As usuall, your feedback is highly appreciated!


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15 responses on "Food photographer in Atlanta: chicken wings, photographer, stylist and a sauce:-)"

  1. Great photo. the color combination is good. But the chicken wings a little more shiny than enough. May be the food stylist used more oil than enough:)

    The background a little dark. actually it seems like a little gray. ıt would be better if you used a little more powerful light. And This this way, you would get a brighter white background. you know, backlighting looks good on foor photos.
    May be you will say that you didn’t want to do a backligt shot. But you background is already wite and empty. there is no any promps on your background. If you want to make a white background, then use a brighter light. If you don’t want to make a white background, then just put something, for example another table which has some glasses or bottles behand of the main table. and you would have a great botheh. This is my personal criticism for lighting of this shot.

  2. these shots are terrible. The lighting and the number of lights are absolutely not needed – nothing interesting about these photos.
    Just not appetizing I’m a little surprised that people see this as good lighting.

    • Mark, man, you are too harsh on me! :-)
      He-he. This was one of my first food shots I did loong-loooong time ago, and these days I would not use that many lights. Agree with you 100% here.
      I would not call them terrible though. Not interesting – yes, plain at some point, but not terrible at all.
      Anyway – glad to hear your honest opinion!

      • Personally, I think the lighting is not so right, the lighting setup is more suitable for product, not food. The background should be brighter and images lack of bright highlight. The lighting setup works maybe well with product but in this case it results in dull and haze food image.

        Shooting angle too low, so all potato and vegetable are sticked together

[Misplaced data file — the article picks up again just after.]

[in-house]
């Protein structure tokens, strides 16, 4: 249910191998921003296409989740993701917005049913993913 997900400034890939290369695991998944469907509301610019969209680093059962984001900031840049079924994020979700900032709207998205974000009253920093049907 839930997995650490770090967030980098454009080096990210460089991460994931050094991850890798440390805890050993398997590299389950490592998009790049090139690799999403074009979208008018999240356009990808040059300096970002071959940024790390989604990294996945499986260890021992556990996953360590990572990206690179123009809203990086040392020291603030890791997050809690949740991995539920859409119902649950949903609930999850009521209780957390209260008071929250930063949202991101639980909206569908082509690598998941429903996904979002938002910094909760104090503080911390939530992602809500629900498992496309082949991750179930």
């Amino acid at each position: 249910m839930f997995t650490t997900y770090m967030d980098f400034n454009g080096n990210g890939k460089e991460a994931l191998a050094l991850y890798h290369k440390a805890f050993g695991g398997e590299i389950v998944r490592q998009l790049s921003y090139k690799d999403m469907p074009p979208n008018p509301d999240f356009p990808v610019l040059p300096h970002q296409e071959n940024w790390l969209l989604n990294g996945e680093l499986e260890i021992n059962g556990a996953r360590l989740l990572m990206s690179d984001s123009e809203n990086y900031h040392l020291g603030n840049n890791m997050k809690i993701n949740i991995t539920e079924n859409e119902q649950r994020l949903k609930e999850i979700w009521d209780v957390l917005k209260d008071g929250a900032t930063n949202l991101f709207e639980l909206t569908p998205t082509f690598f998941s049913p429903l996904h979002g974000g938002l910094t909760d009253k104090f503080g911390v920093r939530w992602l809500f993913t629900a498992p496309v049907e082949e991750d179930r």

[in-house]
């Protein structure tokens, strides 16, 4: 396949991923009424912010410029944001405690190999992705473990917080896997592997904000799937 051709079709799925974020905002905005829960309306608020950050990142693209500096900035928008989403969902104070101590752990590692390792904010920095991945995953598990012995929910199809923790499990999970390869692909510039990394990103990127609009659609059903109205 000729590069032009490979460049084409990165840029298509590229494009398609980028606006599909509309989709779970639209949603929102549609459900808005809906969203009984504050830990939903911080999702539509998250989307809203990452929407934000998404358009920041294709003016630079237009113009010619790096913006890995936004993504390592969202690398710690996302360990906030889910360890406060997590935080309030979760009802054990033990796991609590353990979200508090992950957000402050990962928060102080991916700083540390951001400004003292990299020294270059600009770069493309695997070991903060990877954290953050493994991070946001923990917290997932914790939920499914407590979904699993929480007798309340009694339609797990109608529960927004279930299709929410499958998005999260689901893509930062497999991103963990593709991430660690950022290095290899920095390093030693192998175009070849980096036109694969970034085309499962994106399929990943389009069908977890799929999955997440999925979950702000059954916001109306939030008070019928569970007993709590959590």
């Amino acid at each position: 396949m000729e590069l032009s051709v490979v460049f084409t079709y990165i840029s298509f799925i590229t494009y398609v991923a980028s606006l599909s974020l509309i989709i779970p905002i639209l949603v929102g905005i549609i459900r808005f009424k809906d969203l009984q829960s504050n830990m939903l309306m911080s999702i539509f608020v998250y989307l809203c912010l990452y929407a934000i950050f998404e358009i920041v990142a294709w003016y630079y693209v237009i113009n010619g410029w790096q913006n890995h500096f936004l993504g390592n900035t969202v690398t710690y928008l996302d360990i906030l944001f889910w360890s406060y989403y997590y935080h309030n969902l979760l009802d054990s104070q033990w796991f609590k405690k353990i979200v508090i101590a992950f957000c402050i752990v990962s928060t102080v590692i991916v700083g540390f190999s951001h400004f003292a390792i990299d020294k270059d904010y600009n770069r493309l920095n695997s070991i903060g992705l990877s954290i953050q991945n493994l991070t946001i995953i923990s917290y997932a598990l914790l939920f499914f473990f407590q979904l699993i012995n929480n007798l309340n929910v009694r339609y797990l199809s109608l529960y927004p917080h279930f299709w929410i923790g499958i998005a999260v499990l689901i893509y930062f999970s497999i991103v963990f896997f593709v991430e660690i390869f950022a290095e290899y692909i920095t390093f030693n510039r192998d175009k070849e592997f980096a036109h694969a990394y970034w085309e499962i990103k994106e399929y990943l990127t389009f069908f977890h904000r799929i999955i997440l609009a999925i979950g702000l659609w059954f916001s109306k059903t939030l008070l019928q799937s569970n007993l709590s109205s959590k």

There are so many lights, I think one or two are enough, 1 main light on the right behind the dish, reflector in front and maybe another small light to create bright highlight should work for food photography.

  3. man this is great but not everyone can afford that unfortunately

  4. nice set up. i found it so bright.

  5. That was a great food photography. I am still learning photography, and it seems it is never ending process. I think their a lot of ideas to be learn more. Thank you.

  6. Alex, simply said – your photos are masterpieces. I am still learning photography, and it seems it is never ending process… I tried to “read” from your photos, which light made which reflection, and how much of the final result is contributed by individual lights… Sincerely I cannot “see” what effect added the two gridded backlights(4,5) or how much effect is added by beauty dish above(3)… I would love to see the series of photos with only one light ON and the others OFF for every light, to see the isolated effect of every light on scene… Do you think it would be bearable to try it on your next tutorial? …And THANK YOU for sharing your experience – you are helping me a lot. Wish you all the best in work and life as well. Jan

    • Jan,
      Yes, I’ll be showing the isolated effect from each light (already have it on some of the shots), but I’ll be doing it for a tutorial shots only. For the assignments with the client and crew around (like the one with chicken wings) it won’t be wise to slow down the process to play with each light individually. So, in this case it will be more like a behind-the-scene article instead of tutorials.
      Thank you!

  7. This looks so delicious! I’m getting hungry!

  8. Great post! You really do nice work. Keep posting.